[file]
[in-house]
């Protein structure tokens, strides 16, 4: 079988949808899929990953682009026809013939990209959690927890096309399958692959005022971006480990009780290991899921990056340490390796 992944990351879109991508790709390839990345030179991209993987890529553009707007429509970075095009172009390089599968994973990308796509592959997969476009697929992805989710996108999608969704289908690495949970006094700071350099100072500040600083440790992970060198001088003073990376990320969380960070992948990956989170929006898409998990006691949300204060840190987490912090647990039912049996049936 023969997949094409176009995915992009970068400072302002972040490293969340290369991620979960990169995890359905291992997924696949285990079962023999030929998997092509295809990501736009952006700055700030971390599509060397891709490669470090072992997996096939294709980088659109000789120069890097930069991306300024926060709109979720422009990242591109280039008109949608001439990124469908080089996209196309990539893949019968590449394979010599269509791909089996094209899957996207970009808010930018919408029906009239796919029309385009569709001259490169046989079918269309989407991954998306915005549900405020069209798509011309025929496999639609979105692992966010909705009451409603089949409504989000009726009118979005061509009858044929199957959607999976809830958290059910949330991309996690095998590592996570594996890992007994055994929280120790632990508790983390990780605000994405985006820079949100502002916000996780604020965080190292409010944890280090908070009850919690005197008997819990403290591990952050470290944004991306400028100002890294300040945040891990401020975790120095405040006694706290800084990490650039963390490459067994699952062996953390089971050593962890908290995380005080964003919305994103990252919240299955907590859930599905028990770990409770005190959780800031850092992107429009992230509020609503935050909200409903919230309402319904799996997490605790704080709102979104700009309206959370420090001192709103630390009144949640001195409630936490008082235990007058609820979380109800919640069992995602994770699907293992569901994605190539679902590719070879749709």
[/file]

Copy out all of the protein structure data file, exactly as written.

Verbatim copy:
[in-house]
């Protein structure tokens, strides 16, 4: 079988949808899929990953682009026809013939990209959690927890096309399958692959005022971006480990009780290991899921990056340490390796 992944990351879109991508790709390839990345030179991209993987890529553009707007429509970075095009172009390089599968994973990308796509592959997969476009697929992805989710996108999608969704289908690495949970006094700071350099100072500040600083440790992970060198001088003073990376990320969380960070992948990956989170929006898409998990006691949300204060840190987490912090647990039912049996049936 023969997949094409176009995915992009970068400072302002972040490293969340290369991620979960990169995890359905291992997924696949285990079962023999030929998997092509295809990501736009952006700055700030971390599509060397891709490669470090072992997996096939294709980088659109000789120069890097930069991306300024926060709109979720422009990242591109280039008109949608001439990124469908080089996209196309990539893949019968590449394979010599269509791909089996094209899957996207970009808010930018919408029906009239796919029309385009569709001259490169046989079918269309989407991954998306915005549900405020069209798509011309025929496999639609979105692992966010909705009451409603089949409504989000009726009118979005061509009858044929199957959607999976809830958290059910949330991309996690095998590592996570594996890992007994055994929280120790632990508790983390990780605000994405985006820079949100502002916000996780604020965080190292409010944890280090908070009850919690005197008997819990403290591990952050470290944004991306400028100002890294300040945040891990401020975790120095405040006694706290800084990490650039963390490459067994699952062996953390089971050593962890908290995380005080964003919305994103990252919240299955907590859930599905028990770990409770005190959780800031850092992107429009992230509020609503935050909200409903919230309402319904799996997490605790704080709102979104700009309206959370420090001192709103630390009144949640001195409630936490008082235990007058609820979380109800919640069992995602994770699907293992569901994605190539679902590719070879749709």